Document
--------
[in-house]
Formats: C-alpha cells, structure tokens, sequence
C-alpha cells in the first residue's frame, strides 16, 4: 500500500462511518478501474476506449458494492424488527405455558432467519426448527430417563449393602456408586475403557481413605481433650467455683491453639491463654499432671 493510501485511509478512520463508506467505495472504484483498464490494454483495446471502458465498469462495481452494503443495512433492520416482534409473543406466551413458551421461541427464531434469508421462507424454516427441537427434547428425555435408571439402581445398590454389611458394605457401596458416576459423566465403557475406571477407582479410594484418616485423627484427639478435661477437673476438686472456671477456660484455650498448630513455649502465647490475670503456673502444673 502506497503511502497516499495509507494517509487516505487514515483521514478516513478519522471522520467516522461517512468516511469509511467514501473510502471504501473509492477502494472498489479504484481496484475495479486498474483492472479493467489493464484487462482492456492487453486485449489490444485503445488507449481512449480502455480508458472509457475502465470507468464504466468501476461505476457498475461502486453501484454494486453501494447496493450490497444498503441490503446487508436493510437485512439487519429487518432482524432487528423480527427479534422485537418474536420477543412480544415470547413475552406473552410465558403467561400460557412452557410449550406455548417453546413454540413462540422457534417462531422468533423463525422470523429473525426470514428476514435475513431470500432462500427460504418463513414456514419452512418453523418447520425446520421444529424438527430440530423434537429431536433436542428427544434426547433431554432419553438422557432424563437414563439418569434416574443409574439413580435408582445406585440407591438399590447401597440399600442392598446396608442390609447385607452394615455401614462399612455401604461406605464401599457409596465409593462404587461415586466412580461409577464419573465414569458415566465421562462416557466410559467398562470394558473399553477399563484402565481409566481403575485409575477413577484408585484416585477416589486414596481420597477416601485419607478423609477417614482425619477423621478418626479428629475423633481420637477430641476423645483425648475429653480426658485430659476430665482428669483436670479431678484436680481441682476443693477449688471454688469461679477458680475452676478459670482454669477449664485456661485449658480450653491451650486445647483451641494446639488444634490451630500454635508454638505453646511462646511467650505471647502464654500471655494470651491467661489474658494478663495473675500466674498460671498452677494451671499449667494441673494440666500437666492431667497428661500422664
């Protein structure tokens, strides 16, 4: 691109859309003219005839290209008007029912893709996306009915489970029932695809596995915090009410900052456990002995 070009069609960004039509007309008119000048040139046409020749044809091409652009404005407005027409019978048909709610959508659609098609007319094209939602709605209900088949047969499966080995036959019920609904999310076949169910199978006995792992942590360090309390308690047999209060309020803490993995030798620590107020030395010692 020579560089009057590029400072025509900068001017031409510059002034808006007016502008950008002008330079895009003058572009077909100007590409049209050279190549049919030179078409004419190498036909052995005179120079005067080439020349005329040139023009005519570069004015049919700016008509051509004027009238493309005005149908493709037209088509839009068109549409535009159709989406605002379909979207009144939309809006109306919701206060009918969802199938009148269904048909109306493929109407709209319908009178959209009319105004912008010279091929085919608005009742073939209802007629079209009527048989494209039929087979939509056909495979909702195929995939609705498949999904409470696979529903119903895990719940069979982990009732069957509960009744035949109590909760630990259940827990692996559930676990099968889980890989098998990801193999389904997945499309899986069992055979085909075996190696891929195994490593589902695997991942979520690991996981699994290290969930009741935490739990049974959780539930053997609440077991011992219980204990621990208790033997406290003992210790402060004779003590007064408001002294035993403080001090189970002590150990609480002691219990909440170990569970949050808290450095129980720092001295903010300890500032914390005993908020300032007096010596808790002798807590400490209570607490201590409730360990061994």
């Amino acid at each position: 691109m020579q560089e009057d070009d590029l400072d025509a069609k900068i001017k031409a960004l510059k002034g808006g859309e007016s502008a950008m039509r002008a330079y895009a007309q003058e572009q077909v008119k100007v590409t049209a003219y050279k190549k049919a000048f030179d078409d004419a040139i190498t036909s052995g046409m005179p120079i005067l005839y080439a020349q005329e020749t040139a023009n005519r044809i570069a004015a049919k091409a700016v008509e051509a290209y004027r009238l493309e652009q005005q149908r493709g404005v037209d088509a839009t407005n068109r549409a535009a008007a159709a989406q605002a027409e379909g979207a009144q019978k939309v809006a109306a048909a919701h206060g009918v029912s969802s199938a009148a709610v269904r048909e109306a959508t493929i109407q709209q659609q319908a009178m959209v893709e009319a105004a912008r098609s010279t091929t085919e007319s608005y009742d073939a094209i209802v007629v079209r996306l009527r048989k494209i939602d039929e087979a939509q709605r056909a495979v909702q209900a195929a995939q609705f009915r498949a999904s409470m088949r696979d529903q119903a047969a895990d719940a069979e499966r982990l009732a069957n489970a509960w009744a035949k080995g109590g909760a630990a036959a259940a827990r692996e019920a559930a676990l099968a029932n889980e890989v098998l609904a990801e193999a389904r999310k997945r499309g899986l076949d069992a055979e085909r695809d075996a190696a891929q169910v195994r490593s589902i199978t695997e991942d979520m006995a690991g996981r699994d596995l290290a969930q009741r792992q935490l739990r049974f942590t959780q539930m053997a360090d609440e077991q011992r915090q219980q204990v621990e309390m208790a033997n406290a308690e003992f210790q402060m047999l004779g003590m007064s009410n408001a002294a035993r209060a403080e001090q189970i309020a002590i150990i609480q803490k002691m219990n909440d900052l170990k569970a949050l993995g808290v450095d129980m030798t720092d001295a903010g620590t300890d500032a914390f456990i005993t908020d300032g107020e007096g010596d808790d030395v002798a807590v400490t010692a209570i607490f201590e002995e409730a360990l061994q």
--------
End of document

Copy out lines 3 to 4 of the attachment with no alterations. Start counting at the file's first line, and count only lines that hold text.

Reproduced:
C-alpha cells in the first residue's frame, strides 16, 4: 500500500462511518478501474476506449458494492424488527405455558432467519426448527430417563449393602456408586475403557481413605481433650467455683491453639491463654499432671 493510501485511509478512520463508506467505495472504484483498464490494454483495446471502458465498469462495481452494503443495512433492520416482534409473543406466551413458551421461541427464531434469508421462507424454516427441537427434547428425555435408571439402581445398590454389611458394605457401596458416576459423566465403557475406571477407582479410594484418616485423627484427639478435661477437673476438686472456671477456660484455650498448630513455649502465647490475670503456673502444673 502506497503511502497516499495509507494517509487516505487514515483521514478516513478519522471522520467516522461517512468516511469509511467514501473510502471504501473509492477502494472498489479504484481496484475495479486498474483492472479493467489493464484487462482492456492487453486485449489490444485503445488507449481512449480502455480508458472509457475502465470507468464504466468501476461505476457498475461502486453501484454494486453501494447496493450490497444498503441490503446487508436493510437485512439487519429487518432482524432487528423480527427479534422485537418474536420477543412480544415470547413475552406473552410465558403467561400460557412452557410449550406455548417453546413454540413462540422457534417462531422468533423463525422470523429473525426470514428476514435475513431470500432462500427460504418463513414456514419452512418453523418447520425446520421444529424438527430440530423434537429431536433436542428427544434426547433431554432419553438422557432424563437414563439418569434416574443409574439413580435408582445406585440407591438399590447401597440399600442392598446396608442390609447385607452394615455401614462399612455401604461406605464401599457409596465409593462404587461415586466412580461409577464419573465414569458415566465421562462416557466410559467398562470394558473399553477399563484402565481409566481403575485409575477413577484408585484416585477416589486414596481420597477416601485419607478423609477417614482425619477423621478418626479428629475423633481420637477430641476423645483425648475429653480426658485430659476430665482428669483436670479431678484436680481441682476443693477449688471454688469461679477458680475452676478459670482454669477449664485456661485449658480450653491451650486445647483451641494446639488444634490451630500454635508454638505453646511462646511467650505471647502464654500471655494470651491467661489474658494478663495473675500466674498460671498452677494451671499449667494441673494440666500437666492431667497428661500422664
């Protein structure tokens, strides 16, 4: 691109859309003219005839290209008007029912893709996306009915489970029932695809596995915090009410900052456990002995 070009069609960004039509007309008119000048040139046409020749044809091409652009404005407005027409019978048909709610959508659609098609007319094209939602709605209900088949047969499966080995036959019920609904999310076949169910199978006995792992942590360090309390308690047999209060309020803490993995030798620590107020030395010692 020579560089009057590029400072025509900068001017031409510059002034808006007016502008950008002008330079895009003058572009077909100007590409049209050279190549049919030179078409004419190498036909052995005179120079005067080439020349005329040139023009005519570069004015049919700016008509051509004027009238493309005005149908493709037209088509839009068109549409535009159709989406605002379909979207009144939309809006109306919701206060009918969802199938009148269904048909109306493929109407709209319908009178959209009319105004912008010279091929085919608005009742073939209802007629079209009527048989494209039929087979939509056909495979909702195929995939609705498949999904409470696979529903119903895990719940069979982990009732069957509960009744035949109590909760630990259940827990692996559930676990099968889980890989098998990801193999389904997945499309899986069992055979085909075996190696891929195994490593589902695997991942979520690991996981699994290290969930009741935490739990049974959780539930053997609440077991011992219980204990621990208790033997406290003992210790402060004779003590007064408001002294035993403080001090189970002590150990609480002691219990909440170990569970949050808290450095129980720092001295903010300890500032914390005993908020300032007096010596808790002798807590400490209570607490201590409730360990061994």